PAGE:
The First Amendment protects freedoms of religion, speech and assembly, while the Fourth Amendment prohibits the government from snooping around us without probable cause that we’re up to something criminal.
But U.S. law enforcement and intelligence agencies have a history of digging into our lives based on our political or religious beliefs or activities. In recent years, the FBI and state and local police have sent undercover agents and paid informants into Mosques, and Muslim, Arab and South Asian groups, and political movements like Occupy, peace, environment and Black Lives Matter. Once embedded, these agents create dossiers on groups and individuals, dangerously play the role of agents provocateurs, and even develop stings that ensnare vulnerable members of the community or group into a fake terrorist plot.
In response to revelations that the FBI and DHS have been spying on Black Lives Matter, Occupy, anti-pipeline activists and peace and solidarity activists, individuals and 131 civil society organizations asked the House and Senate Judiciary Committees to find out the true extent of improper spying.
The Inspector General found that the NYPD broke the rules on surveillance of political activity, doing it for too long without a reason. Also, 95% of those spied on were “individuals associated with Islam.”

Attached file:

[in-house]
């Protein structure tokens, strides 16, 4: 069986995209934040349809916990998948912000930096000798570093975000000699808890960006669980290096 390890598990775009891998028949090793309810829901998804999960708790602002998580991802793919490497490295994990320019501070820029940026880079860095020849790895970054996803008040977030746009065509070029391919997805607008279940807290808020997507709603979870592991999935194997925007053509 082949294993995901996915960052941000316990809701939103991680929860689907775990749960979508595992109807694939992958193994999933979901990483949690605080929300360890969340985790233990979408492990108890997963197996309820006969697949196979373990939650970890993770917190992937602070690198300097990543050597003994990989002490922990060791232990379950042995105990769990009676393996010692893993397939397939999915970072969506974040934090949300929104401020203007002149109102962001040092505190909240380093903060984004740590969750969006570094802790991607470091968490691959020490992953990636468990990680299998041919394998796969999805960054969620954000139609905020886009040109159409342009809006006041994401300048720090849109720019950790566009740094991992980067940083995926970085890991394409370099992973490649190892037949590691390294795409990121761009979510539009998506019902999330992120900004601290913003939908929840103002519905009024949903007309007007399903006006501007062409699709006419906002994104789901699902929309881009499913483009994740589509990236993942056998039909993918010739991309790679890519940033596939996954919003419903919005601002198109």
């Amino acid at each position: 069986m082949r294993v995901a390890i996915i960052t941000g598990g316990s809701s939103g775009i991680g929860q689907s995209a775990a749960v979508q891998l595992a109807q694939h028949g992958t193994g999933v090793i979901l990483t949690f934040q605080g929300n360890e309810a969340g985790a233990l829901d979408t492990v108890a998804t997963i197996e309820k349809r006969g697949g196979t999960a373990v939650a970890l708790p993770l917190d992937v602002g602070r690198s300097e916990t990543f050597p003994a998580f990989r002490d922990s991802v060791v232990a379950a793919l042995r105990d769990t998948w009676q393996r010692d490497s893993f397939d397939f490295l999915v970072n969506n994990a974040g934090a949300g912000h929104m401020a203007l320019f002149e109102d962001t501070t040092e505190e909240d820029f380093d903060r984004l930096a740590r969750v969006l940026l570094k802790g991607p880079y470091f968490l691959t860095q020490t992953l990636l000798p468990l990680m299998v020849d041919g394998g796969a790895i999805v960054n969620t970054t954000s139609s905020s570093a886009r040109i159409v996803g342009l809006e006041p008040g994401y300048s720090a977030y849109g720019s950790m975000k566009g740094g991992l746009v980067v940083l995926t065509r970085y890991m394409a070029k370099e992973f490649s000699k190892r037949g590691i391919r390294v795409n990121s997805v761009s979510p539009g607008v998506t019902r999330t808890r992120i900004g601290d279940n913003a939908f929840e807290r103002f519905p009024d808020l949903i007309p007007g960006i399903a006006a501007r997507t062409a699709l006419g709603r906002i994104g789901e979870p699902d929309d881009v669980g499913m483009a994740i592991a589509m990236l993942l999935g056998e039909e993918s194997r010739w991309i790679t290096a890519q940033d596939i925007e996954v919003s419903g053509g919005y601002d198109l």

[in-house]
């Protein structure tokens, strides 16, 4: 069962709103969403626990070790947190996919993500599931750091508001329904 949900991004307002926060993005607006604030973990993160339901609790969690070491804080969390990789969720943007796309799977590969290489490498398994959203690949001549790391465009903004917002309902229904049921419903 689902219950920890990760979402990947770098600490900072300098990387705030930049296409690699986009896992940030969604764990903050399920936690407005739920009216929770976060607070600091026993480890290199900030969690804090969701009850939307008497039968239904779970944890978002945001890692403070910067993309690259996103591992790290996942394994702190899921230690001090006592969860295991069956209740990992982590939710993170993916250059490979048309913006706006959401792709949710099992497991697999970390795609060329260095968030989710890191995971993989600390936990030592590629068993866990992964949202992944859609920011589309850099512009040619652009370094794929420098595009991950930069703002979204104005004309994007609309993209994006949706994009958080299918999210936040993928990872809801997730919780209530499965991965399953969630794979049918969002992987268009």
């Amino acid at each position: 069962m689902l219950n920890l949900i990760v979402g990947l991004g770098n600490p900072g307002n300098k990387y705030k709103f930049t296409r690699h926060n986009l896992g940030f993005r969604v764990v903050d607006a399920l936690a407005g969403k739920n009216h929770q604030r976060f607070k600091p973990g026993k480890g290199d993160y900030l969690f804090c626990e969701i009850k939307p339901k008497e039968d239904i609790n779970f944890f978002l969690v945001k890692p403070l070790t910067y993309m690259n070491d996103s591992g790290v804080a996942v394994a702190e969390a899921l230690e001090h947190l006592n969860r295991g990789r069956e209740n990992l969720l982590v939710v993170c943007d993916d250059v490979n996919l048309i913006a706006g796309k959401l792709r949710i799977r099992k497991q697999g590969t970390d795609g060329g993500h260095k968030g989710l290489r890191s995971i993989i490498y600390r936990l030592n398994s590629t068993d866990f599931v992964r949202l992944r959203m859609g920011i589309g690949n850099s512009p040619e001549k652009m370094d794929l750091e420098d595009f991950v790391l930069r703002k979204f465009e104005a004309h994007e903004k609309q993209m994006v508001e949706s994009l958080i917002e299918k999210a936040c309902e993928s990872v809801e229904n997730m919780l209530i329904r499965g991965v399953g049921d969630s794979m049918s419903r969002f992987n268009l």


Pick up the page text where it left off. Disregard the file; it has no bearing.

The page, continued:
New Defense Department Policy Bans Same Spying Practices Army Used on U.S. Antiwar Activists for Years
New rules for Army Intelligence agents prohibit surveillance “for the purpose of collecting information on the domestic activities of U.S. persons” or “anonymous spying on email listservs.”
Back in March, hundreds of protesters descended on the Superdome in New Orleans to disrupt a federal auction for new Gulf of Mexico oil and gas leases. Now an advocacy group wants to know if federal officials worked with local law enforcement and oil and gas industry insiders to spy on environmentalists involved in that and other protests held as part of the campaign.
UN Special Rapporteur: US Falls Short on the Rights to Freedom of Peaceful Assembly and of Association
“In short, people have good reason to be angry and frustrated at the moment. And it is at times like these when robust promotion of assembly and association rights are needed most.”